I move: "That the Bill be now read a Second Time."
I am sharing time with Deputies Cahill and Butler. As Members of the House are aware, the quantity of illicit drugs on our streets and in our communities is at a level we have not previously seen. They are having a devastating effect on the lives of individuals and families and on communities. These are not just words; the evidence supports them in every sense. An Garda Síochána seized as many drugs in 2017 as were seized in 2015 and 2016 combined. Members of the House who are members of policing fora, joint policing committees or drugs task forces are very familiar with the issue.
It is raised constantly and members of all parties are dealing with it.
The Central Statistics Office figures, which referred to controlled drug offences for the year July 2018 to July 2019, have seen an increase in drug-related offences of 16%, year-on-year, and we see the number of people presenting for treatment has also increased. There are currently 10,300 people on methadone treatment and, regrettably, in 2016, 736 people died a drug-related death. The figures are appalling.
Today, Dr. Johnny Connolly published a report, Building Community Resilience. While it looks at a whole range of issues around drugs, gangland and crime, it specifically made reference to the issue of children caught up in the drugs trade. It followed on from a report at the beginning of last year, when the Blanchardstown local drug and alcohol task force published research which indicated that children as young as eight were working as drug runners and ten year olds were working as drug dealers, although many of us knew this information already. The use of minors in drugs distribution networks is appalling but occurs because, due to their age, there are fewer consequences if they are caught. The Blanchardstown local drug and alcohol task force report exposes the growing prevalence of coercing and exploiting children to supply drugs in our communities. Organised crime gangs appear to be targeting teenagers to handle drugs, knowing they are far less likely to attract attention. It also removes the risk of gang members getting caught with the supplies.
The promise of a lucrative lifestyle tends to prove irresistible for many teenagers. Supplying and dealing drugs in return for quick cash is easy when, in their minds, there is little or no sanction for getting caught with quantities of class A drugs. Younger generations may not necessarily be aware that a criminal conviction for drug offences can have a major impact on a person's future prospects, including when it comes to future employment and travel. We cannot assume that parents are encouraging their children to stay clear of the dangers associated with illegal drugs. Sadly, in some cases, it can be a parent or another family member who gets a child involved in drug dealing.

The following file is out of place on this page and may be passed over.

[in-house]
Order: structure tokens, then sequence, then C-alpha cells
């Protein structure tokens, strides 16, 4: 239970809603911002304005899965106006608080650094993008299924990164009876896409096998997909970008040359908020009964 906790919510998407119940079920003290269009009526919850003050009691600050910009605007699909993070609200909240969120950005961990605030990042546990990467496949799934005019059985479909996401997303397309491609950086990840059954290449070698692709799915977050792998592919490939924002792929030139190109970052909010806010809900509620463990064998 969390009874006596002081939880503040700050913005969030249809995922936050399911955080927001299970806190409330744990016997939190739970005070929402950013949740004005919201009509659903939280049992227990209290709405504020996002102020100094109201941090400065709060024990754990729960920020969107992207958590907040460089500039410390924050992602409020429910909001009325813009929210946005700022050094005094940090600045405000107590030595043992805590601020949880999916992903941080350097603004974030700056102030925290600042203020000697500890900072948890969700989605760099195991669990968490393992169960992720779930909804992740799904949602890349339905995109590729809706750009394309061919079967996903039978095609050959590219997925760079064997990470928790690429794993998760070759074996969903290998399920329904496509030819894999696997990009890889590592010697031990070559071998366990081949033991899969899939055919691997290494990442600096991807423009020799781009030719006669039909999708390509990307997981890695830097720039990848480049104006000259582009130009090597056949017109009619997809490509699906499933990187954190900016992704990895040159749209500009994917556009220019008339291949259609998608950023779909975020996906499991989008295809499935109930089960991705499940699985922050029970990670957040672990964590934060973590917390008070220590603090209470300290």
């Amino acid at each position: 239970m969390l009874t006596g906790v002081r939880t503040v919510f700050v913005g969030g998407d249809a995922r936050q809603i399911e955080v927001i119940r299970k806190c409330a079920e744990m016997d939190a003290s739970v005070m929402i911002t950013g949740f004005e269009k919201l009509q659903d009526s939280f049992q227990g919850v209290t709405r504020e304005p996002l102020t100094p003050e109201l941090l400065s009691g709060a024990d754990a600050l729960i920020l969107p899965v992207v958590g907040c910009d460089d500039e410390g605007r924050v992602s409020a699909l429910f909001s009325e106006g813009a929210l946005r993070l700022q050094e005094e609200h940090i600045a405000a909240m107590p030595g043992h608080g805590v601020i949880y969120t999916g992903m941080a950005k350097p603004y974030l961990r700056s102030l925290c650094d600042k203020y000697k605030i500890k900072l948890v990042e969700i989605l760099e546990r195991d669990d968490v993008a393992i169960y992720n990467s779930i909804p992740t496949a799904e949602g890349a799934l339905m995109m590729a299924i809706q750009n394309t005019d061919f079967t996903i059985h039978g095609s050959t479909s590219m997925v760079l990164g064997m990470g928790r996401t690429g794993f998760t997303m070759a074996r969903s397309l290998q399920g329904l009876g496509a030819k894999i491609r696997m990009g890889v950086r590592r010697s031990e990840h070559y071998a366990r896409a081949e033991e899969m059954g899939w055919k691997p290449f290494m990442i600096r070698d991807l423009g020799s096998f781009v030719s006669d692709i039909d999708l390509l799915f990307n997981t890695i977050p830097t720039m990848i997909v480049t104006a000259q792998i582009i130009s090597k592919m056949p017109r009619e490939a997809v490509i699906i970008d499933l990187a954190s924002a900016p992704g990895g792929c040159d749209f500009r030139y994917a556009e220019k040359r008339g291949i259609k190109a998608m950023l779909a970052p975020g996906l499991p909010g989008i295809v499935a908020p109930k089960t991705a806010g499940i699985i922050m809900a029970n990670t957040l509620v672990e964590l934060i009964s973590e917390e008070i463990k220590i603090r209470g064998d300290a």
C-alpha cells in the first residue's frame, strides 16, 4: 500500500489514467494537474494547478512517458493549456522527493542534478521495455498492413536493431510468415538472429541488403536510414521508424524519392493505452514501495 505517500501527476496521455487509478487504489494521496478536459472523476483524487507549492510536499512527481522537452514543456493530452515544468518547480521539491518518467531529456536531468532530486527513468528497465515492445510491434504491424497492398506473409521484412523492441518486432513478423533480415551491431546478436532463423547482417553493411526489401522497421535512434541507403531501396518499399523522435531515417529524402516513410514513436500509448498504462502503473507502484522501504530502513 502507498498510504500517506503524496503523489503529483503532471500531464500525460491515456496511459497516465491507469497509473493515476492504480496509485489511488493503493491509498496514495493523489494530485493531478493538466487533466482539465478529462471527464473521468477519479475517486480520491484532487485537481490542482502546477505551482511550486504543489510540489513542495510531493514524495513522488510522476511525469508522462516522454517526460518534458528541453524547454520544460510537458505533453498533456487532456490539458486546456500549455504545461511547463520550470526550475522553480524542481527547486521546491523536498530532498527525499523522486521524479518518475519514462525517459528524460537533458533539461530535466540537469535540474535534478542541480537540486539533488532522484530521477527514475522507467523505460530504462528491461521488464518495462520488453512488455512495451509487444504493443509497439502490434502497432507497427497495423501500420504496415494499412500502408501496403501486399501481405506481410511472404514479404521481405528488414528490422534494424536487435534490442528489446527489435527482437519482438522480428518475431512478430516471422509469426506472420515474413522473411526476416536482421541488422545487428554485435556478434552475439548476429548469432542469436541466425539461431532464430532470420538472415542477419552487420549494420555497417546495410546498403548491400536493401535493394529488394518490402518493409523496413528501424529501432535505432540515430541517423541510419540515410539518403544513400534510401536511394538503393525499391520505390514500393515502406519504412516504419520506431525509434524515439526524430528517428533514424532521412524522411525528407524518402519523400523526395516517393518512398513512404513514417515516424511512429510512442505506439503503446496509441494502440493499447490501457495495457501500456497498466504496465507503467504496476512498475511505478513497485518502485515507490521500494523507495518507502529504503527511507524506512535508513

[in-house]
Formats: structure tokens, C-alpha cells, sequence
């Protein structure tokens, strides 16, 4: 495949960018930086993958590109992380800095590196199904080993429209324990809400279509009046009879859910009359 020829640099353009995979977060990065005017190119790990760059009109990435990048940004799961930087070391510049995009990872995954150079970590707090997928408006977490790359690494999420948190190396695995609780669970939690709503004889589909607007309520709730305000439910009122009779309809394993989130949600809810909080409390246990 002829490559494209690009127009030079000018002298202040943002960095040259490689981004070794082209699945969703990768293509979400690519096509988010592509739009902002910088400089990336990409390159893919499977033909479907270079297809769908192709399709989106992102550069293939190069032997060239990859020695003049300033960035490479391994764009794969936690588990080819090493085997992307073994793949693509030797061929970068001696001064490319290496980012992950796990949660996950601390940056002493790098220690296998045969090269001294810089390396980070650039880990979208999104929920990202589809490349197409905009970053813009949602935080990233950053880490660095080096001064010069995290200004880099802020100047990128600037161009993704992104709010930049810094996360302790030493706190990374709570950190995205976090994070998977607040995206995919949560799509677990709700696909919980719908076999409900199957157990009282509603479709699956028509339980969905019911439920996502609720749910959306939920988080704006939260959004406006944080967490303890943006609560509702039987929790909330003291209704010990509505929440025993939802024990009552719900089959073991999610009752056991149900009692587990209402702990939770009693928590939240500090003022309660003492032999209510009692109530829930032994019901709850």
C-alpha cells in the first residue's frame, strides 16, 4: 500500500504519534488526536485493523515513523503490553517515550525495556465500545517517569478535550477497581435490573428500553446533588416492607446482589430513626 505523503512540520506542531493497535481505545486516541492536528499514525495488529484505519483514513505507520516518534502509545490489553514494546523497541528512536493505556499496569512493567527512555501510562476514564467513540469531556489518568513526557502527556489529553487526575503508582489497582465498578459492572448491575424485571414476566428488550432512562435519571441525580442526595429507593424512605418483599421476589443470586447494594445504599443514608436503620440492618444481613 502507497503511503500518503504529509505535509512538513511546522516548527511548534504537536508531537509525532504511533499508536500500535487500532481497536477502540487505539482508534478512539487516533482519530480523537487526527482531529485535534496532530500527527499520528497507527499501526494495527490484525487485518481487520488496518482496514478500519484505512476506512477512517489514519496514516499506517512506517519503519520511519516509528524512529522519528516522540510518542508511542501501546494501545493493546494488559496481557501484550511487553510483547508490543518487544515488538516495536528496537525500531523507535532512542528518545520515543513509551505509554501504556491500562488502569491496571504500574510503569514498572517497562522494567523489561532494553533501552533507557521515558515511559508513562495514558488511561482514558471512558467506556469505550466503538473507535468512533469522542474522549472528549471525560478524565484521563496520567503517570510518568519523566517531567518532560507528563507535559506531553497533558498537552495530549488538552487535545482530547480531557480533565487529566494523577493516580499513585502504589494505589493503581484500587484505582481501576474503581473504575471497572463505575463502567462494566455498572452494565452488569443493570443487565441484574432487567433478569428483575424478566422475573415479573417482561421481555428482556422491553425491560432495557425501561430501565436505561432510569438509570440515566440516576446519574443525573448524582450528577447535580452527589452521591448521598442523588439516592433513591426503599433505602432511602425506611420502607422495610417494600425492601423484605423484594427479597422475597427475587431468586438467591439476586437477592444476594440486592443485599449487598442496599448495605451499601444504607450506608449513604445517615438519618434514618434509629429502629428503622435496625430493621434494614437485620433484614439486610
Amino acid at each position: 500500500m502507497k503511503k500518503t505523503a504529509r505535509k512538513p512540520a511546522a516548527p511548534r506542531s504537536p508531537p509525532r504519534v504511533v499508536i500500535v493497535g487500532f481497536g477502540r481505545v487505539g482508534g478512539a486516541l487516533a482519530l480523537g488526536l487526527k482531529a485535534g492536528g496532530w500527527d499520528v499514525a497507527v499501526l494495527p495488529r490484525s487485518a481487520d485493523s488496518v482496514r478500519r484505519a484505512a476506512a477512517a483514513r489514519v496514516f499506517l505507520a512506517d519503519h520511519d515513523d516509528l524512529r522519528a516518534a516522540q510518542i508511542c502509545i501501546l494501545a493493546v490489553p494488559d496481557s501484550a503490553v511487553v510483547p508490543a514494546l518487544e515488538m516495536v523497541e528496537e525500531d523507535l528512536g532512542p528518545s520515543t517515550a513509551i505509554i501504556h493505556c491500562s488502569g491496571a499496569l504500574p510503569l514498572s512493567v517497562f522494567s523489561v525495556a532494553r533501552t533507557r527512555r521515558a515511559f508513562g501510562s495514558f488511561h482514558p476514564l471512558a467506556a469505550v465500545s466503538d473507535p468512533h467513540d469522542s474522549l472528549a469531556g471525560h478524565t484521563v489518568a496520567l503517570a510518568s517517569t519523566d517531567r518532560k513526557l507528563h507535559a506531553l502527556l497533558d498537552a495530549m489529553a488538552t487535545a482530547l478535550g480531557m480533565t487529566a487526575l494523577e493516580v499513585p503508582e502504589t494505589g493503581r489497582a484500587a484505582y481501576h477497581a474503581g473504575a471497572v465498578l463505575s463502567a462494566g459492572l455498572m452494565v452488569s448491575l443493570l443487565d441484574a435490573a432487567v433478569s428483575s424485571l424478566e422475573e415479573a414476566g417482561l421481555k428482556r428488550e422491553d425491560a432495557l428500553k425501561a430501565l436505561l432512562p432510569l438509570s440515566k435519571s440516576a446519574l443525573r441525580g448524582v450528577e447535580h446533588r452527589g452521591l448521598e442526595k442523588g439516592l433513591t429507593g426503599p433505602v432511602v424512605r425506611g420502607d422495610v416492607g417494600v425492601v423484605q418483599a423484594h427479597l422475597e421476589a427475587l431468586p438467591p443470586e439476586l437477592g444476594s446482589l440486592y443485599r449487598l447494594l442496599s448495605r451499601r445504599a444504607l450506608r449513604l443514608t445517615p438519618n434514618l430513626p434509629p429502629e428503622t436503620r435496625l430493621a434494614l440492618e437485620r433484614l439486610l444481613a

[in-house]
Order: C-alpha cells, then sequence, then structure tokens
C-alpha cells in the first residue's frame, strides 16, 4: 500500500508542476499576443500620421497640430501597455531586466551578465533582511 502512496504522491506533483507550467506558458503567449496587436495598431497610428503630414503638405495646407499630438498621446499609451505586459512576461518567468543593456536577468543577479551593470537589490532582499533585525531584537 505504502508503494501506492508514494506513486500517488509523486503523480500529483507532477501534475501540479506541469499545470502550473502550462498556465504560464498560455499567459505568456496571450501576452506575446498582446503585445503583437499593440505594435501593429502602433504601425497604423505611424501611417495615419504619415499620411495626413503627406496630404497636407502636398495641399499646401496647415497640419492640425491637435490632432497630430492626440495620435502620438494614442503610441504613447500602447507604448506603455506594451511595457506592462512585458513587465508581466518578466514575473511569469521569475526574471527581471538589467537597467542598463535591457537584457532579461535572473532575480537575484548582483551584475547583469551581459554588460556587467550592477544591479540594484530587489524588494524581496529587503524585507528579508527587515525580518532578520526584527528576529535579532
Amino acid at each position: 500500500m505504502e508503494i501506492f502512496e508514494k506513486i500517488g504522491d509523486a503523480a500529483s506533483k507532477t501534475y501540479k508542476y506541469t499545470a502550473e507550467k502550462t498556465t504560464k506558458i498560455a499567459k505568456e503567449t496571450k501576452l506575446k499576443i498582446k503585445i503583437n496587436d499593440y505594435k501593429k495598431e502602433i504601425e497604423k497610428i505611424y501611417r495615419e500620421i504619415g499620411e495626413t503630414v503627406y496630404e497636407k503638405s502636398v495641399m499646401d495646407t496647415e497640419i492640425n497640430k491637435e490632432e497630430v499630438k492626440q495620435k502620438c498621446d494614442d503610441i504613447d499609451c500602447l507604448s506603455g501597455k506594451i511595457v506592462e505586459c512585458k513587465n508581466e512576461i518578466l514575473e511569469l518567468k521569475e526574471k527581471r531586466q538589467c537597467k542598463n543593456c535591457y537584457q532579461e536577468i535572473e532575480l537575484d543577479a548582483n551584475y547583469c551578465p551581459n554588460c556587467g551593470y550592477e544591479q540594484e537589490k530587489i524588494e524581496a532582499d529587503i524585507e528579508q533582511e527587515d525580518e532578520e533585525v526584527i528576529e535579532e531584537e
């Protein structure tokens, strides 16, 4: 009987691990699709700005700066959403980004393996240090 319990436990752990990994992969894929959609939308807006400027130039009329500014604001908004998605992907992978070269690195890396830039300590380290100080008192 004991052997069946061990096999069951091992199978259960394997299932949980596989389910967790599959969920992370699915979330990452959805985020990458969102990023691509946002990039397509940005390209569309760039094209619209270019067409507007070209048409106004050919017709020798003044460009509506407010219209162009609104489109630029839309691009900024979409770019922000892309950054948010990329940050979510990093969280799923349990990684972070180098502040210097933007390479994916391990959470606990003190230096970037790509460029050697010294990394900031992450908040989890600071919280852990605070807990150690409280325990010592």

People regularly complain about the lack of gardaí on the streets, the easy tolerance of drug abuse and the open selling of drugs, including transactions on streets and on public transport, and people injecting drugs in plain sight. The use of cocaine is up 30% and cocaine use in Ireland is now the third highest in Europe. Europol's 2019 Drug Markets Report illustrates the degree to which violence, death, intimidation, stealing and spreading fear across every community in Ireland is now a feature and a consequence of our rampant drugs trade. The State's and the Government's response to date, notwithstanding the good work of gardaí, is not at a scale, or not comprehensive enough, to deal with what we are currently facing.
The unavoidable fact is that violence follows the drugs trade, and there would be no drugs trade without the end user. Cocaine is being consumed by all sectors of society and in every part of the country. However far removed geographically and demographically, each of those users bears some responsibility for the gangland deaths and the terror inflicted on communities by the drugs trade.
I have set out what I view to be an appalling vista for the young children involved. I want to refer specifically to the Blanchardstown local drug and alcohol task force report, based on research undertaken by Janet Robinson and Jim Doherty. They found the average age of drug dealers under 18 was just 14, with the youngest as young as ten. When it came to drug runners, who are used to transport drugs between dealers, they had an average age of 13, with the youngest just eight. These children are being groomed, they are vulnerable and they are being taken advantage of.